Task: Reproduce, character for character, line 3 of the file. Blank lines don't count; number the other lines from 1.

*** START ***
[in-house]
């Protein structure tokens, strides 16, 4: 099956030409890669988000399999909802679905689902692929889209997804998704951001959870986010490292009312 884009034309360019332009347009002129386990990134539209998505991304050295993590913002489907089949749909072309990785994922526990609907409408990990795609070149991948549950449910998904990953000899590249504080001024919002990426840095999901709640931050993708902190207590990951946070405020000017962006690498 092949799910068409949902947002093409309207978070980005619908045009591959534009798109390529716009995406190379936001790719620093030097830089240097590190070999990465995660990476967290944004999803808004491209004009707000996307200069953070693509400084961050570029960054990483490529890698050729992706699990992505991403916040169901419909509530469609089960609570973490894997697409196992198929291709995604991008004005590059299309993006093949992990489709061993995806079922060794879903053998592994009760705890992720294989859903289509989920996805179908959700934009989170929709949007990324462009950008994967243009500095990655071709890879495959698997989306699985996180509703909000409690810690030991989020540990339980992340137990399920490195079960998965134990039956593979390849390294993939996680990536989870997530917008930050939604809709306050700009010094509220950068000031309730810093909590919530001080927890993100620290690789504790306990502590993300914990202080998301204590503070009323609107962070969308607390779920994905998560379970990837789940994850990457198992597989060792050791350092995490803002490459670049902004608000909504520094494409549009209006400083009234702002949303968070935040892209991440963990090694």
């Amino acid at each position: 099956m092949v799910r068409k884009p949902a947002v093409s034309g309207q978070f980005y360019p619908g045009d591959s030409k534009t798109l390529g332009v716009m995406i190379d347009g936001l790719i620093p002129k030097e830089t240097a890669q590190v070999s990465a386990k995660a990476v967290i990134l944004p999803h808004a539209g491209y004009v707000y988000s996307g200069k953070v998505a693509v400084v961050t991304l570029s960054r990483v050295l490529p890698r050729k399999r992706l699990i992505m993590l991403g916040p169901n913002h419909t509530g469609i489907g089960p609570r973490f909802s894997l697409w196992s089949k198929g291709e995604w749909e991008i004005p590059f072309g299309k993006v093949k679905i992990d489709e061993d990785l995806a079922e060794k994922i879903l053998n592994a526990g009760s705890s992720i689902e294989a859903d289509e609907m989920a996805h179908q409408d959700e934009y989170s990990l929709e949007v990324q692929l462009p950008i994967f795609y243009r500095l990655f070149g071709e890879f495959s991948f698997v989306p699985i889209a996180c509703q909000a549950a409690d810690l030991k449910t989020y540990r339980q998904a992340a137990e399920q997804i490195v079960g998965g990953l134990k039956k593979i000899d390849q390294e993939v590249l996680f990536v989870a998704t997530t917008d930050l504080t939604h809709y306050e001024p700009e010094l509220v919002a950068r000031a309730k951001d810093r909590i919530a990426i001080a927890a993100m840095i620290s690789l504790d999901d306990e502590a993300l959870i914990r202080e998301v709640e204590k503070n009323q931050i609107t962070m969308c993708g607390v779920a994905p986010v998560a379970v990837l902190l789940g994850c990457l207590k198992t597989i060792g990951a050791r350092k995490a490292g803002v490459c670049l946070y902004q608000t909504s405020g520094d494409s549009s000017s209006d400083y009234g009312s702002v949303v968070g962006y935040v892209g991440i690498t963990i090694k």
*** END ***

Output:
């Amino acid at each position: 099956m092949v799910r068409k884009p949902a947002v093409s034309g309207q978070f980005y360019p619908g045009d591959s030409k534009t798109l390529g332009v716009m995406i190379d347009g936001l790719i620093p002129k030097e830089t240097a890669q590190v070999s990465a386990k995660a990476v967290i990134l944004p999803h808004a539209g491209y004009v707000y988000s996307g200069k953070v998505a693509v400084v961050t991304l570029s960054r990483v050295l490529p890698r050729k399999r992706l699990i992505m993590l991403g916040p169901n913002h419909t509530g469609i489907g089960p609570r973490f909802s894997l697409w196992s089949k198929g291709e995604w749909e991008i004005p590059f072309g299309k993006v093949k679905i992990d489709e061993d990785l995806a079922e060794k994922i879903l053998n592994a526990g009760s705890s992720i689902e294989a859903d289509e609907m989920a996805h179908q409408d959700e934009y989170s990990l929709e949007v990324q692929l462009p950008i994967f795609y243009r500095l990655f070149g071709e890879f495959s991948f698997v989306p699985i889209a996180c509703q909000a549950a409690d810690l030991k449910t989020y540990r339980q998904a992340a137990e399920q997804i490195v079960g998965g990953l134990k039956k593979i000899d390849q390294e993939v590249l996680f990536v989870a998704t997530t917008d930050l504080t939604h809709y306050e001024p700009e010094l509220v919002a950068r000031a309730k951001d810093r909590i919530a990426i001080a927890a993100m840095i620290s690789l504790d999901d306990e502590a993300l959870i914990r202080e998301v709640e204590k503070n009323q931050i609107t962070m969308c993708g607390v779920a994905p986010v998560a379970v990837l902190l789940g994850c990457l207590k198992t597989i060792g990951a050791r350092k995490a490292g803002v490459c670049l946070y902004q608000t909504s405020g520094d494409s549009s000017s209006d400083y009234g009312s702002v949303v968070g962006y935040v892209g991440i690498t963990i090694k």